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Search Time
"... Abstract — Search time as a function of the number of replicas of a queried object provides a key component to understanding system behavior in peertopeer networks. The analytical work in this area so far has assumed a uniform distribution of file replicas throughout the network with an implicit o ..."
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Abstract — Search time as a function of the number of replicas of a queried object provides a key component to understanding system behavior in peertopeer networks. The analytical work in this area so far has assumed a uniform distribution of file replicas throughout the network with an implicit
Efficient similarity search in sequence databases
, 1994
"... We propose an indexing method for time sequences for processing similarity queries. We use the Discrete Fourier Transform (DFT) to map time sequences to the frequency domain, the crucial observation being that, for most sequences of practical interest, only the first few frequencies are strong. Anot ..."
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Cited by 515 (19 self)
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We propose an indexing method for time sequences for processing similarity queries. We use the Discrete Fourier Transform (DFT) to map time sequences to the frequency domain, the crucial observation being that, for most sequences of practical interest, only the first few frequencies are strong
Depth first search and linear graph algorithms
 SIAM JOURNAL ON COMPUTING
, 1972
"... The value of depthfirst search or "backtracking" as a technique for solving problems is illustrated by two examples. An improved version of an algorithm for finding the strongly connected components of a directed graph and ar algorithm for finding the biconnected components of an undirect ..."
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Cited by 1406 (19 self)
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The value of depthfirst search or "backtracking" as a technique for solving problems is illustrated by two examples. An improved version of an algorithm for finding the strongly connected components of a directed graph and ar algorithm for finding the biconnected components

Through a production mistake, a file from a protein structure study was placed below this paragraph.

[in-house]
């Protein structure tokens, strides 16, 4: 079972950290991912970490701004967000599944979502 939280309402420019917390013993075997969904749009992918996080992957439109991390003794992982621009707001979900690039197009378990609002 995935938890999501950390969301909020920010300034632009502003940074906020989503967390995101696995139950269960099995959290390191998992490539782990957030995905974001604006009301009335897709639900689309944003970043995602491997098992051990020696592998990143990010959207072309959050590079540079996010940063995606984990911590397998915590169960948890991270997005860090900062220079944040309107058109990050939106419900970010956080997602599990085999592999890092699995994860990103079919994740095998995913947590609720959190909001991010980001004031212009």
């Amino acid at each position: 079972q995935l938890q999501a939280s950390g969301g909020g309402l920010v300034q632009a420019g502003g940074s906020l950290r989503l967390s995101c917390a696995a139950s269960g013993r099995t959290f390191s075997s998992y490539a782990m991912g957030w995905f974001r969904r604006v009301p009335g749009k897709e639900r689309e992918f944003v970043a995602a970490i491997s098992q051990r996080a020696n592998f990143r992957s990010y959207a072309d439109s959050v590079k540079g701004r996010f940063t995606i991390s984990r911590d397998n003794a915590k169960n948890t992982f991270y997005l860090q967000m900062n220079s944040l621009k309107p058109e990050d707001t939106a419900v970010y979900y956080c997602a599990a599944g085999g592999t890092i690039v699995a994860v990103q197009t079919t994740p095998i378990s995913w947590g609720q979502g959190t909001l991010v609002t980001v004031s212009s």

Pushing the Envelope: Planning, Propositional Logic, and Stochastic Search
, 1996
"... Planning is a notoriously hard combinatorial search problem. In many interesting domains, current planning algorithms fail to scale up gracefully. By combining a general, stochastic search algorithm and appropriate problem encodings based on propositional logic, we are able to solve hard planning pr ..."
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Cited by 579 (33 self)
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Planning is a notoriously hard combinatorial search problem. In many interesting domains, current planning algorithms fail to scale up gracefully. By combining a general, stochastic search algorithm and appropriate problem encodings based on propositional logic, we are able to solve hard planning
Similarity search in high dimensions via hashing
, 1999
"... The nearest or nearneighbor query problems arise in a large variety of database applications, usually in the context of similarity searching. Of late, there has been increasing interest in building search/index structures for performing similarity search over highdimensional data, e.g., image dat ..."
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Cited by 641 (10 self)
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The nearest or nearneighbor query problems arise in a large variety of database applications, usually in the context of similarity searching. Of late, there has been increasing interest in building search/index structures for performing similarity search over highdimensional data, e.g., image